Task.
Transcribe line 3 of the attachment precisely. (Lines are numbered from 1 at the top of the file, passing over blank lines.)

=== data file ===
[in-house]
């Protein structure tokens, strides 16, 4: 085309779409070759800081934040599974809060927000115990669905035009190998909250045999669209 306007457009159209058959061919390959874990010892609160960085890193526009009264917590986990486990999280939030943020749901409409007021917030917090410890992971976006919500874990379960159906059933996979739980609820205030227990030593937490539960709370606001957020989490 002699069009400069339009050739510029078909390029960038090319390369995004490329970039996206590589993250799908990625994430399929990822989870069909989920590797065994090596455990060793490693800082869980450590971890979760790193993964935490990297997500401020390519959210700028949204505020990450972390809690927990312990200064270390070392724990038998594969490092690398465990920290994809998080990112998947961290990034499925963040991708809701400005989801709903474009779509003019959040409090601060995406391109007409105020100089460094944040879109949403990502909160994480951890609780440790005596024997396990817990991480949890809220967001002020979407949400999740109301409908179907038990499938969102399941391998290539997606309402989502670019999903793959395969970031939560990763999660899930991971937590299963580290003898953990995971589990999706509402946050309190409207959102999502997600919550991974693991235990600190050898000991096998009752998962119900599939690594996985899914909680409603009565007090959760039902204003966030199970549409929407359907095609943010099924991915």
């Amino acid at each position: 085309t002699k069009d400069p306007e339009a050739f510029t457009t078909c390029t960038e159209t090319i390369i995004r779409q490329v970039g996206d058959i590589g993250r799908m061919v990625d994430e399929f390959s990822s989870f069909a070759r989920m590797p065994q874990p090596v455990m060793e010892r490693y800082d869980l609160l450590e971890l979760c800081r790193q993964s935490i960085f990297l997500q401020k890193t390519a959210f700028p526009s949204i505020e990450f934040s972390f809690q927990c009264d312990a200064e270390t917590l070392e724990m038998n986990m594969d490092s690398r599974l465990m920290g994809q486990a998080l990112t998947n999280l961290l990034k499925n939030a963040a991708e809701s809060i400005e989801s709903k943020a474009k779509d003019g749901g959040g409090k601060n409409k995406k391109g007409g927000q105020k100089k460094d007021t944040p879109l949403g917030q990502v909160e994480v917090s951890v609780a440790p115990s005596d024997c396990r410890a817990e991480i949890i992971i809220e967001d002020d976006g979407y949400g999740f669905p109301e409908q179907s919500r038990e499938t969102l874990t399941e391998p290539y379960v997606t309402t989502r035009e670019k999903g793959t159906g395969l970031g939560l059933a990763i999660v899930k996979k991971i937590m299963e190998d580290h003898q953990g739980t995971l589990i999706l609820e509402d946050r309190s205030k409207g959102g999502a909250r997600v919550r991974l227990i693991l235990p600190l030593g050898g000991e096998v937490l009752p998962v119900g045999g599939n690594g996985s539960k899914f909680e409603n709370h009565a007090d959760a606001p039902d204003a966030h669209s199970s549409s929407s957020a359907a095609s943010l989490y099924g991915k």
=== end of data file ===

């Amino acid at each position: 085309t002699k069009d400069p306007e339009a050739f510029t457009t078909c390029t960038e159209t090319i390369i995004r779409q490329v970039g996206d058959i590589g993250r799908m061919v990625d994430e399929f390959s990822s989870f069909a070759r989920m590797p065994q874990p090596v455990m060793e010892r490693y800082d869980l609160l450590e971890l979760c800081r790193q993964s935490i960085f990297l997500q401020k890193t390519a959210f700028p526009s949204i505020e990450f934040s972390f809690q927990c009264d312990a200064e270390t917590l070392e724990m038998n986990m594969d490092s690398r599974l465990m920290g994809q486990a998080l990112t998947n999280l961290l990034k499925n939030a963040a991708e809701s809060i400005e989801s709903k943020a474009k779509d003019g749901g959040g409090k601060n409409k995406k391109g007409g927000q105020k100089k460094d007021t944040p879109l949403g917030q990502v909160e994480v917090s951890v609780a440790p115990s005596d024997c396990r410890a817990e991480i949890i992971i809220e967001d002020d976006g979407y949400g999740f669905p109301e409908q179907s919500r038990e499938t969102l874990t399941e391998p290539y379960v997606t309402t989502r035009e670019k999903g793959t159906g395969l970031g939560l059933a990763i999660v899930k996979k991971i937590m299963e190998d580290h003898q953990g739980t995971l589990i999706l609820e509402d946050r309190s205030k409207g959102g999502a909250r997600v919550r991974l227990i693991l235990p600190l030593g050898g000991e096998v937490l009752p998962v119900g045999g599939n690594g996985s539960k899914f909680e409603n709370h009565a007090d959760a606001p039902d204003a966030h669209s199970s549409s929407s957020a359907a095609s943010l989490y099924g991915k």